The book opens with a highly detailed overview of crime and punishment in the Imperium. As a society with a dark feudal tone, the Imperium hardly cares about the crimes of the lower classes – a beating, whipping or pillory will suffice for a thief, though each of these punishments could result in a broken spine given you’re being beaten by power-armored jackboots. The Imperium is in an endless state of war, and as such the crimes you really have to care about are consorting with its enemies, and heresy. And heresy is basically consorting with the Imperium’s enemies anyway, since believing in Khorne even for just a short while is inherently evil, and will likely result in you wearing spikes and maiming people for blood. For a rogue trader, who may tempted to trade with aliens or deal in artifacts tainted by chaos, these are the laws to be aware of. If you stray too far, any one of your actions is basically inviting the death penalty many times over. Every handshake with an Eldar is one more bullet in the Inquisitor’s bolter once it’s pounded into your skull. The higher you shoot, the farther you risk falling. Only a few rogue traders in the history of the Imperium have been assassinated, and you could be one! Such notoriety; this is all really interesting and useful story material. Even for games at lower levels of society, such as Dark Heresy (where you can actually play as Adeptus Arbites, the space cops enforcing this stuff) the entire section is pure gold and great roleplay fodder.

Apparently the Imperium has a whole class of extremely luxurious penance ships, where the prisoners are tortured every second of their sentence by their inability to enjoy the sheer beauty and comfort that is all around them. The Imperium doesn’t mess around with penance. They will go the extra mile to torment you if you are naughty.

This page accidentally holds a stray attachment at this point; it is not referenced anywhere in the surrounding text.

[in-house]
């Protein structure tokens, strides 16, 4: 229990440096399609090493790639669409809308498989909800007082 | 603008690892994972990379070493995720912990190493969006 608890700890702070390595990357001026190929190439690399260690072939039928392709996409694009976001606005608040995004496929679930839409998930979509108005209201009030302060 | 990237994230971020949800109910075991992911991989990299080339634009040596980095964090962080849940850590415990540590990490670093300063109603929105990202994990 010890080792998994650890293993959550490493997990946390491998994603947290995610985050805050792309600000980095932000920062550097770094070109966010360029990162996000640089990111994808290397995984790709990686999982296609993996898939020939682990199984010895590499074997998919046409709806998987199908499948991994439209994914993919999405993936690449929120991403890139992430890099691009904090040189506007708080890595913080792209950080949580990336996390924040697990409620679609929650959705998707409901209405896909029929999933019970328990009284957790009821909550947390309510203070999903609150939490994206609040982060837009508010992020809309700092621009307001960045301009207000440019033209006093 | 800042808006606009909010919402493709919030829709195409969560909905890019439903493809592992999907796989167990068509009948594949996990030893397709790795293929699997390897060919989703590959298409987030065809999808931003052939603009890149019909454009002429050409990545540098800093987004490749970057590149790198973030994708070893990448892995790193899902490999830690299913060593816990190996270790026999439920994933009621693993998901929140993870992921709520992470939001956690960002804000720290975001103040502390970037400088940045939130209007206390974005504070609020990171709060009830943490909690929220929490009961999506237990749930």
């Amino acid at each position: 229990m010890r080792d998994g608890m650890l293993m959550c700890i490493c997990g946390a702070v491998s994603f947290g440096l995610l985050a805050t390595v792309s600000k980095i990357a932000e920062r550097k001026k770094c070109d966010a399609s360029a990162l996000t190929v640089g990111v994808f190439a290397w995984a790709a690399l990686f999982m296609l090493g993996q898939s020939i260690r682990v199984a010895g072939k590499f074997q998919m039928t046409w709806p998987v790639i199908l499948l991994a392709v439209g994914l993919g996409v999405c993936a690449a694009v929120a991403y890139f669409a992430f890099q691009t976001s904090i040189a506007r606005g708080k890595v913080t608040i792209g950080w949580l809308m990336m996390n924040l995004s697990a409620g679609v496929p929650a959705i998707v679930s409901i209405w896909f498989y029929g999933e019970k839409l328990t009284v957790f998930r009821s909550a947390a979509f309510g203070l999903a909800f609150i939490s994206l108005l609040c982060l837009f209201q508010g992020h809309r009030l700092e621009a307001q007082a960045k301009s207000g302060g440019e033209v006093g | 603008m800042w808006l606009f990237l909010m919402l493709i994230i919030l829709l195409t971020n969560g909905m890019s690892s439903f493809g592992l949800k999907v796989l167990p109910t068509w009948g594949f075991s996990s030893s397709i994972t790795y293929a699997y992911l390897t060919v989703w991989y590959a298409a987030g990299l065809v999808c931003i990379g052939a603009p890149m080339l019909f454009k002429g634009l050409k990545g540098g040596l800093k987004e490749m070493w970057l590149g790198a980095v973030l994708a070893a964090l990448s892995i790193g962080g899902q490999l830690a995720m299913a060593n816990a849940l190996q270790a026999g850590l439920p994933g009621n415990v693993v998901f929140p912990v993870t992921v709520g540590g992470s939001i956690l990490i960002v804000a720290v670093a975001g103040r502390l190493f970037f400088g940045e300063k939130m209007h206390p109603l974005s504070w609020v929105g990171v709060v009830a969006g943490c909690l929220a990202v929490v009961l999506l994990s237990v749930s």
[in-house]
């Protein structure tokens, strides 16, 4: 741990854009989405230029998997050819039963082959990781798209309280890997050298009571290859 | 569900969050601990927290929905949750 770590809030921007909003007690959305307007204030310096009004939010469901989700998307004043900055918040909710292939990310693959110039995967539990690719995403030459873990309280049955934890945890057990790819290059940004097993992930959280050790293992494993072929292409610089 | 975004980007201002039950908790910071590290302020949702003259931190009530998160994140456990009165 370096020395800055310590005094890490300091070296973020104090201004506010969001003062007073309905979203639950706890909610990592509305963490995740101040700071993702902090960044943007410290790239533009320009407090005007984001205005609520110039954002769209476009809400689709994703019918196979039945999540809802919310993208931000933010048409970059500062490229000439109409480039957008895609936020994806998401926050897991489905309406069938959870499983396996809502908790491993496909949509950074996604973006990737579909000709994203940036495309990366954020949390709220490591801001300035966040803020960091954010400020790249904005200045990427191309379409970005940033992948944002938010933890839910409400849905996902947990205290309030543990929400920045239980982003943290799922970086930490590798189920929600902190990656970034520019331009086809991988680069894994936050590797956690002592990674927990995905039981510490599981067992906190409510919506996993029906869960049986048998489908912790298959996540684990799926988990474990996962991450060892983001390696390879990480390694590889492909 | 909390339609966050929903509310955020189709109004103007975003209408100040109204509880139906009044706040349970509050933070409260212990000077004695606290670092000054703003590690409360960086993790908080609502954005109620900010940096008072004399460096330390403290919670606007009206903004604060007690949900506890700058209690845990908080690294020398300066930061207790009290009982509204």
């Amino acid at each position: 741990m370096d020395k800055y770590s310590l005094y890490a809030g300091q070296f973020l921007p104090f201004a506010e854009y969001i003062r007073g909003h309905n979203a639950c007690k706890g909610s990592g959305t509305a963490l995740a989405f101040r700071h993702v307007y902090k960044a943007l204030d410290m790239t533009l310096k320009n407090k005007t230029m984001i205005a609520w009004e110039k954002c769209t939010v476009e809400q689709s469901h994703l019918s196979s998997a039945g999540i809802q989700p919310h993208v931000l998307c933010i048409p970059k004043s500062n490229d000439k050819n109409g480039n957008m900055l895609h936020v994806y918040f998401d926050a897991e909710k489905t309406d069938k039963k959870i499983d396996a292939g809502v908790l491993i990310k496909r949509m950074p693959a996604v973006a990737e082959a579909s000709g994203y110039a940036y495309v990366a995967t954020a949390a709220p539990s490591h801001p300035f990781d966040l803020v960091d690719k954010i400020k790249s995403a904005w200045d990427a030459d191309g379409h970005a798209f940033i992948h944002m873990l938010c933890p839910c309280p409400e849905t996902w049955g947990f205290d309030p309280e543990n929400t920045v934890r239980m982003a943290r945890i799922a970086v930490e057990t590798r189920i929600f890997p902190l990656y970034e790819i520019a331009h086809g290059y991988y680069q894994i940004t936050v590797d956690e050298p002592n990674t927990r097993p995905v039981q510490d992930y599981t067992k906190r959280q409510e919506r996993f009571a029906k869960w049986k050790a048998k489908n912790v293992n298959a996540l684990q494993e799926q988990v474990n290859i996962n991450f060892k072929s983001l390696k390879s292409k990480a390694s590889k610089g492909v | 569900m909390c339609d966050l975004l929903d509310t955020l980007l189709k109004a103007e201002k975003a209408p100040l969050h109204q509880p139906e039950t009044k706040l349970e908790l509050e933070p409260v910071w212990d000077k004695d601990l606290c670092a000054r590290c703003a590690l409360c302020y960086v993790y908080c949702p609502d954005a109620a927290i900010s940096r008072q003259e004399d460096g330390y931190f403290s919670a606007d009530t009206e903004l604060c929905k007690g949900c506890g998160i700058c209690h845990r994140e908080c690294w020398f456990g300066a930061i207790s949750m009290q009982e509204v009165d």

The next chapter is the obligatory section in every Warhammer 40k RPG book that I lovingly refer to as the goods. You have alternate career ranks, and tons of equipment. Let’s look at the equipment first. A lot of it is flavorful, alien, heavy-duty and highly illegal stuff, from eldar and dark eldar weapons, to fake replicas of eldar and dark eldar weapons, to… crappy knockoff bolters. Frankly, I think a lot of this stuff is just excellent material for Dark Heresy, while for Rogue Trader some of it is a little lukewarm. The alien stuff is definitely Rogue Trader. But for example, footfall weapons are essentially bootleg bolters: they are unreliable but easier to acquire than other kinds. This is the kind of stuff that seems better for cash-strapped Dark Heresy Adepts than for Rogue Trader Explorers, or for outfitting NPCs. Nonetheless, it is incredibly flavorful, and goes well with the other “custom” weapons, like the stutter-las, which are illegally modified versions of existing weapons.